Malaysia and its neighbours are quite well-known for disputes over claims and counter-claims of titles and belongings. We've been fighting for all sorts of things from title of food recipes, songs such as Rasa Sayang, traditional dances, even islands in our waters.
And so it shouldn't come as a surprise that we are now fighting for the right of using the word "Allah" for God between the Christians and the Muslims. Well, I am not a religious person, and have never really been a practising Roman Catholic. But for as long as I can remember since my school days about a hundred years ago, the Malay translation of the Catholic faith for God has always been "Allah". And of course that translation has never been challenged all these years. However, someone brought it up recently, and then suddenly the use of "Allah" to mean God in Christian publications became something that's "sensitive" to the Muslims in Malaysia.
The result is that we have had an interesting legal battle over the last several months to decide whether the Christians are allowed to use "Allah" to mean God in the Malay translations of their religious publications.
If anyone had asked me a few months ago to predict what the decision of the High Court would be about this matter, I would have told him confidently that the courts would certainly decide for the Christians for the use of "Allah" in their publications. I don't know what is so surprising about this decision which has since become such a big thing in Malaysia.
In the game of chess, we get to see more or less the same thing quite frequently. A player makes a move which seemingly puts his position in a disadvantage. Maybe he will even lose a major piece like his Queen or Rook. But at the end of the combination, there is that surprising entrance to mate the opponent's king. It makes the game so much more interesting to observe!
In Malaysia, we've seen such maneuvres in several recent major cases. We have seen, for example, how a BN's MP jumped to the Opposition camp, only to jump back to BN a few days later, tagging along several of the MPs from the Opposition camp. The result was devastating for the Opposition government in that State!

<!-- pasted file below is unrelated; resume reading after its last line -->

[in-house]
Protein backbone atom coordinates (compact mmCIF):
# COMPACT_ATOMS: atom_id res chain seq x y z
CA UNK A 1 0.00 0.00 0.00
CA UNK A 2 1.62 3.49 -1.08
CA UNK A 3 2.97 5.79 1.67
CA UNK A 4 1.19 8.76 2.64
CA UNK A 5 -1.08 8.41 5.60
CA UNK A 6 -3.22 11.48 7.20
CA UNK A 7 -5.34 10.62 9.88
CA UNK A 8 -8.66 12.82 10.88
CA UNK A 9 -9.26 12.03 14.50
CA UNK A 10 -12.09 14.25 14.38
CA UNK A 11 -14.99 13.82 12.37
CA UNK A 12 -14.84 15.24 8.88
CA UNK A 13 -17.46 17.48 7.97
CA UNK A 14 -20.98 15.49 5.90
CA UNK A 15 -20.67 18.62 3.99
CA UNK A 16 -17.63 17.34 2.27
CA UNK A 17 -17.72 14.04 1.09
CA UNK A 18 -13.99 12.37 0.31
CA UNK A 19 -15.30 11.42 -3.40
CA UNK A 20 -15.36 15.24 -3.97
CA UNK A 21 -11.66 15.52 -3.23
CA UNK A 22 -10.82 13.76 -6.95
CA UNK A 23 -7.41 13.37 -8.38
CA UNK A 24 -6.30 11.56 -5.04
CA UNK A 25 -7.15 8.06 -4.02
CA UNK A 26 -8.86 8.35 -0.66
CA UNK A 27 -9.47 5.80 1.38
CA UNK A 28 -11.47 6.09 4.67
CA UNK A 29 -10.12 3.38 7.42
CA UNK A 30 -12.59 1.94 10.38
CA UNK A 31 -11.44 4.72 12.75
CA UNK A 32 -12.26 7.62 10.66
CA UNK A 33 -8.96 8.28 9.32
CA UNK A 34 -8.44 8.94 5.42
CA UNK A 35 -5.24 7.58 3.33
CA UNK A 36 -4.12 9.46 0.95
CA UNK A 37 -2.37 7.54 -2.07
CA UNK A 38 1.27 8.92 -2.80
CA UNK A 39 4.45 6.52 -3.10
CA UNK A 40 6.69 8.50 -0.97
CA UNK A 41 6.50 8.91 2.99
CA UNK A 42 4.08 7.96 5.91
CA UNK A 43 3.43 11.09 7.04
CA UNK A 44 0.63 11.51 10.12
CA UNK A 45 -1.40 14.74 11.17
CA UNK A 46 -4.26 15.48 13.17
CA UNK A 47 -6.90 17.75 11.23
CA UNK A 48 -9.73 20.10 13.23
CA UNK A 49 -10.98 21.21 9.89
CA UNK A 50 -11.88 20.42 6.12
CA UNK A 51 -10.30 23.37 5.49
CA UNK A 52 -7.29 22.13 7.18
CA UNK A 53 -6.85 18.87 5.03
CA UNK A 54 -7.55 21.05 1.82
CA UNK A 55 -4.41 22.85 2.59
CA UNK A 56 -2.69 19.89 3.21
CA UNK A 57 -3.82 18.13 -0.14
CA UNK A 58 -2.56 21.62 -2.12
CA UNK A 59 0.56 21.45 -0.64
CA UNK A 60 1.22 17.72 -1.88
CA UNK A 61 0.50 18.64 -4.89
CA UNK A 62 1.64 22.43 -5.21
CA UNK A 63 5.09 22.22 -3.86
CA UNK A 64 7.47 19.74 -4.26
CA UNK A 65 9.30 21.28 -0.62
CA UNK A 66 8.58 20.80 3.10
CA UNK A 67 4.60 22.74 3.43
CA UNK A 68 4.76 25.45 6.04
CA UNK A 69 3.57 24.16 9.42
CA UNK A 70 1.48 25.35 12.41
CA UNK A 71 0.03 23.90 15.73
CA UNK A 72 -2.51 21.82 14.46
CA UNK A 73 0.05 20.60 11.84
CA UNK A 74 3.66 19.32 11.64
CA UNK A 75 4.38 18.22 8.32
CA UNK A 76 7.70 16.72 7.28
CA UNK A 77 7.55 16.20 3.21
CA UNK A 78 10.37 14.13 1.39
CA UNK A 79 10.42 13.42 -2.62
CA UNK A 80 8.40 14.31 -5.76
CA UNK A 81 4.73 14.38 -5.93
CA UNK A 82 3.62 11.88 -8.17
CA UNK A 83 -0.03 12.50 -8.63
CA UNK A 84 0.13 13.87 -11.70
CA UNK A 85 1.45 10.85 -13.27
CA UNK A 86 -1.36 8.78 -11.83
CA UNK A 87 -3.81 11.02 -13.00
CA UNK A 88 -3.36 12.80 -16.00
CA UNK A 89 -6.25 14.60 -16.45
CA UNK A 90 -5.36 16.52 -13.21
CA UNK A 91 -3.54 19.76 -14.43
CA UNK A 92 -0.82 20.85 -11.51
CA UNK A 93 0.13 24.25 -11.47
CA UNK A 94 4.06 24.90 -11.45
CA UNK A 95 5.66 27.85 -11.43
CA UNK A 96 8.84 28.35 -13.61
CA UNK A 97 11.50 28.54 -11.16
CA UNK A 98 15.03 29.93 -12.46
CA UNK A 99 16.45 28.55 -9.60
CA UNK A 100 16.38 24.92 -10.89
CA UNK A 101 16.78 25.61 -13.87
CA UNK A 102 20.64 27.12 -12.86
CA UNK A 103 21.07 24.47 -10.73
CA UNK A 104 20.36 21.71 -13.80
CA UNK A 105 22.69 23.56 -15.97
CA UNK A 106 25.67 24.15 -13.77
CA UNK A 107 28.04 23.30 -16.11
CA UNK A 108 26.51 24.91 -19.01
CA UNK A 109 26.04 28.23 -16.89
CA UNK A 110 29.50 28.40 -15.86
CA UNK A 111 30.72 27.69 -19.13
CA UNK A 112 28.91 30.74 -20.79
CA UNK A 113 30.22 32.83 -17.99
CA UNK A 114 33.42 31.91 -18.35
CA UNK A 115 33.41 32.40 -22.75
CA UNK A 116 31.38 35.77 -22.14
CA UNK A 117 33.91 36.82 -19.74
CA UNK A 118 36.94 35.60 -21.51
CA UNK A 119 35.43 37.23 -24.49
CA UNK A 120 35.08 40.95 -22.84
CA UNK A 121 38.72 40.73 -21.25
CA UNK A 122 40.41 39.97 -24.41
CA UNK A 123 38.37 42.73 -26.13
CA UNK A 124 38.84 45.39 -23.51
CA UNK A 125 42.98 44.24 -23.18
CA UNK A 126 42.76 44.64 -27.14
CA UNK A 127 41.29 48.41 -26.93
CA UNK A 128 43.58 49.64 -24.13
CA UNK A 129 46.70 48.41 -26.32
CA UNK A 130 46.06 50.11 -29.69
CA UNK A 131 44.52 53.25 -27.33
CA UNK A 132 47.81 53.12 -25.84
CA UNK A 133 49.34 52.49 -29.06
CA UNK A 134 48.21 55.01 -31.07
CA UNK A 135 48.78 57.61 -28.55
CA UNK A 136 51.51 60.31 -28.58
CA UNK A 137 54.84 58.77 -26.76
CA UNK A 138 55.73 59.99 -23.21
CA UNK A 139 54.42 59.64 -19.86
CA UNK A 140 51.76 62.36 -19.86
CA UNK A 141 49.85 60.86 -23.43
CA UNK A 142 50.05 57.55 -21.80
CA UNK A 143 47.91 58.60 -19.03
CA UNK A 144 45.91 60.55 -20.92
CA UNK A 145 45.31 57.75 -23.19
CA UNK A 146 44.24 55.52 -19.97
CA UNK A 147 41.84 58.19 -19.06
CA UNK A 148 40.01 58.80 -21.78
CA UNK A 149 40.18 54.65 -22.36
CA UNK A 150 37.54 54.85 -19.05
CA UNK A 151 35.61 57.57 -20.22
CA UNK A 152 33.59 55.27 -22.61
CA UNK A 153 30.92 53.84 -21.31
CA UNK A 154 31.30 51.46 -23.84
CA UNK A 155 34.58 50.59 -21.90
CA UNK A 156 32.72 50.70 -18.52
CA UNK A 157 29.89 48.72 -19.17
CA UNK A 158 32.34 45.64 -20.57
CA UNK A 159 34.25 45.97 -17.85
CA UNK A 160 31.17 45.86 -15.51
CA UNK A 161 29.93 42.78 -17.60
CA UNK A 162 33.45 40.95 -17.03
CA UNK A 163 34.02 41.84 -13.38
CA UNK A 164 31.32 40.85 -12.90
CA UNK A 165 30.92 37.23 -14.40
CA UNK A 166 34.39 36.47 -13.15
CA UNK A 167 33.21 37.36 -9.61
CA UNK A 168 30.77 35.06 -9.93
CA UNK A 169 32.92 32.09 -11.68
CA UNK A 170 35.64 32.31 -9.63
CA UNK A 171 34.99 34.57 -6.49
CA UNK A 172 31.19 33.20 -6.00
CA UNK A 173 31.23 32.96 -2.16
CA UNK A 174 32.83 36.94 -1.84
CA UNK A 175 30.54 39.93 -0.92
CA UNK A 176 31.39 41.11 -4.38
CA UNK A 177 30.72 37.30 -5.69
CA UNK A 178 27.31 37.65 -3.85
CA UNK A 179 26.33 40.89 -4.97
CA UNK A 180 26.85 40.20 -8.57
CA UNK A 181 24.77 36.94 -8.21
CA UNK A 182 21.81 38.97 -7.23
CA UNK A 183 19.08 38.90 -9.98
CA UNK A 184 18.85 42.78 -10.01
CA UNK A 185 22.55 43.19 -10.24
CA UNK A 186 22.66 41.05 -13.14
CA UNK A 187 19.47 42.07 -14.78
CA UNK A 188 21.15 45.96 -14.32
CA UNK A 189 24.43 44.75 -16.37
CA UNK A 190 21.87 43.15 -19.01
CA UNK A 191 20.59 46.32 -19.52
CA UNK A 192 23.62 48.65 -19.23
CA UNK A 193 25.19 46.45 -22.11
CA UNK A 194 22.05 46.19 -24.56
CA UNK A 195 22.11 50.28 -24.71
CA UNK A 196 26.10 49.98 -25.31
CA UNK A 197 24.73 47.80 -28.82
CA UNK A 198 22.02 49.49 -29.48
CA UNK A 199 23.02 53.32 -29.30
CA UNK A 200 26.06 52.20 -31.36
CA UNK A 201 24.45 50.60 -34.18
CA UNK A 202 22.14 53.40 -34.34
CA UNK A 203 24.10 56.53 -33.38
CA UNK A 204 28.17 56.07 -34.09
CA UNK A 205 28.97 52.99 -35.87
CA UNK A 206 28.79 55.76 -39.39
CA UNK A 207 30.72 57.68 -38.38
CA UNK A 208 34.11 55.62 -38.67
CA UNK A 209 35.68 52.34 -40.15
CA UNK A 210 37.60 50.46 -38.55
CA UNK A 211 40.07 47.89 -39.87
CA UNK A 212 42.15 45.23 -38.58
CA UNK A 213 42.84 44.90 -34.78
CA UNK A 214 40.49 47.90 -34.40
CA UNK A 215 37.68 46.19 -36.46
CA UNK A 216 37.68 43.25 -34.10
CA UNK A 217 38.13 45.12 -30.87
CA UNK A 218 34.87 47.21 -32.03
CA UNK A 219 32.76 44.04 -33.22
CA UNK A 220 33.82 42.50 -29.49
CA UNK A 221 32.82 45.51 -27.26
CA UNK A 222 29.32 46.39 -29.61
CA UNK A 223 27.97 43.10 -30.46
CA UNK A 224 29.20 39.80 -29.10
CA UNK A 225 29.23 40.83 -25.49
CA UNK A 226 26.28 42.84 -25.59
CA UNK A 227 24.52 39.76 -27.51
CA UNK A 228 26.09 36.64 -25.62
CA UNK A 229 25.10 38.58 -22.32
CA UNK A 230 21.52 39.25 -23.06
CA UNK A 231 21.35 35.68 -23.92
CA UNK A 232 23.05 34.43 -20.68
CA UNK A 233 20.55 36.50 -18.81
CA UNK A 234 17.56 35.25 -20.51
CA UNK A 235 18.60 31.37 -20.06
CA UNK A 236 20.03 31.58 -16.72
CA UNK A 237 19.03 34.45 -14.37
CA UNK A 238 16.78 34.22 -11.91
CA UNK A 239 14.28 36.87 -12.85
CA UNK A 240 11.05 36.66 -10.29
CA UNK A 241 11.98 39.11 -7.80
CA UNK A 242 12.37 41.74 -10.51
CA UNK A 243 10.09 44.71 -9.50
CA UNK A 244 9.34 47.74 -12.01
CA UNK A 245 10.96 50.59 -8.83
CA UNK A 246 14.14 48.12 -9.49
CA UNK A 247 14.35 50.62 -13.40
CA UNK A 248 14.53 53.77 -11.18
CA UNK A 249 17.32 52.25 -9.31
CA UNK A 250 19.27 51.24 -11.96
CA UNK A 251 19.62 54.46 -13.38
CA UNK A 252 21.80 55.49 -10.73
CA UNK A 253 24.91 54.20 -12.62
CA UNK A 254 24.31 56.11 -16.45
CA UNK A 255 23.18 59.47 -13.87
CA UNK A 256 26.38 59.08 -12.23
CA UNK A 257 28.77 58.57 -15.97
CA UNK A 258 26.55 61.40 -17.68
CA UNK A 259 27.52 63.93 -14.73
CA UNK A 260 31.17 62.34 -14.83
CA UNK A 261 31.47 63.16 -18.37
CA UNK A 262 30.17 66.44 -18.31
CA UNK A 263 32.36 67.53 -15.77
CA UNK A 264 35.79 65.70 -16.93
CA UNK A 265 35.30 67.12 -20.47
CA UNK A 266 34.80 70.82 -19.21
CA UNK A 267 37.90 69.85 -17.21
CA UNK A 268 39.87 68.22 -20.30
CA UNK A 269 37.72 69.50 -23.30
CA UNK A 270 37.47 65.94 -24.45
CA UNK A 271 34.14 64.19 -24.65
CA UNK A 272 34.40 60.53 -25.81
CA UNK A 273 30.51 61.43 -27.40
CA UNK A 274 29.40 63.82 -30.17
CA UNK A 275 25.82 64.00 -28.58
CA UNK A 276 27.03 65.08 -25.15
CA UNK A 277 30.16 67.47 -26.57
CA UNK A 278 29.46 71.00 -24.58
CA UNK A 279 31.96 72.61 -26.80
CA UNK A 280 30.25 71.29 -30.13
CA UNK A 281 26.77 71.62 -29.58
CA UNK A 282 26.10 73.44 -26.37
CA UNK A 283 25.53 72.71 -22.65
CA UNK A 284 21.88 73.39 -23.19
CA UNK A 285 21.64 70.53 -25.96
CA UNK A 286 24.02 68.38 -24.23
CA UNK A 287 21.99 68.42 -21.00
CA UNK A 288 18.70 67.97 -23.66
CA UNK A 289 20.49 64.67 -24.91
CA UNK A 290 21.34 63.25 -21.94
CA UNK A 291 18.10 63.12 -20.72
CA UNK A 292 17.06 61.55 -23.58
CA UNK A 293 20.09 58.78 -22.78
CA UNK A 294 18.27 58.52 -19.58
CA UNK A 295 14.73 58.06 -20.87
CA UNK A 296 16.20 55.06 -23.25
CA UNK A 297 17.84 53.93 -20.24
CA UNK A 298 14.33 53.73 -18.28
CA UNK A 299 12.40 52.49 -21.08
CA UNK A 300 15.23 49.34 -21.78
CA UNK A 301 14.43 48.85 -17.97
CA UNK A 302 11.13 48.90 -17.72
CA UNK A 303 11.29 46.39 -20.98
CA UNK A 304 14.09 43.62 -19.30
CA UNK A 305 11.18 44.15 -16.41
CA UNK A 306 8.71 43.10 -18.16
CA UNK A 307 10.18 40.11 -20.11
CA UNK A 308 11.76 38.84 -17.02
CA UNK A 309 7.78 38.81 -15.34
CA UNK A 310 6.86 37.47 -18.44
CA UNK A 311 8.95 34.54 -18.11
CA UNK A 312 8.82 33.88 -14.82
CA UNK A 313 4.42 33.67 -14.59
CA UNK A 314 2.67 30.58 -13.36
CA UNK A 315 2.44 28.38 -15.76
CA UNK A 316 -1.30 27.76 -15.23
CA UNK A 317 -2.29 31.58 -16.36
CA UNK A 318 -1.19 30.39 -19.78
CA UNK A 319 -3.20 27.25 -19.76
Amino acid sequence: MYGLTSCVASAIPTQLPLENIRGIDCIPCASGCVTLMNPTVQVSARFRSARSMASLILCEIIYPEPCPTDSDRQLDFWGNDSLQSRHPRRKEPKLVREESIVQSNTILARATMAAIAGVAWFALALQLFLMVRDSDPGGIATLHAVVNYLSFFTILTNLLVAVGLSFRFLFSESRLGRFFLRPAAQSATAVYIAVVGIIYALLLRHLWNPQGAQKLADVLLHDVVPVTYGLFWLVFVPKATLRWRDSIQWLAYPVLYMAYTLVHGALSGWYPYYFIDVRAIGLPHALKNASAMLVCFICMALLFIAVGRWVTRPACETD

We have also seen how the courts have decided in favour of the Opposition's (former) Menteri Besar (MB) against the BN's MB, only to have such decision reversed later in a higher court, so that at the end of the day, the BN's MB was the winner.
There is a psychological significance to all this. In the case of the MP jumping from one camp to the other, it was necessary to show the people that the Opposition could accept an MP from the ruling government. So that the BN government should also be allowed to accept an MP from the Opposition side. In the case of the decision of the fight for the Perak MB, it was necessary to let the Opposition win in the lower court. Then after the Opposition had given all the praises to the Malaysian legal system, it would be very difficult to withdraw those praises when a higher court reverses that decision. And even if they did try to withdraw those praises, that will only make them look small.
Therefore, now that the high courts have decided in favour of the Christians to use "Allah" to mean God in their publications, I think the Muslims in Malaysia shouldn't be overly worried. My bet is that when the case goes to a higher court, which is now in progress, that decision will surely be reversed. And even if that decision is not reversed, it will continue to find its way to an even higher appeals authority to get it reversed. In the end it will be reversed somehow.
Of course I may be wrong in my analysis. After all, this is just my fancy idea, and obviously there is very little truth in it.
But yes, I would agree with the Prime Minister [The Star]—the people should stay calm about the recent high court decision. Don't worry, folks, that decision will not be for very long.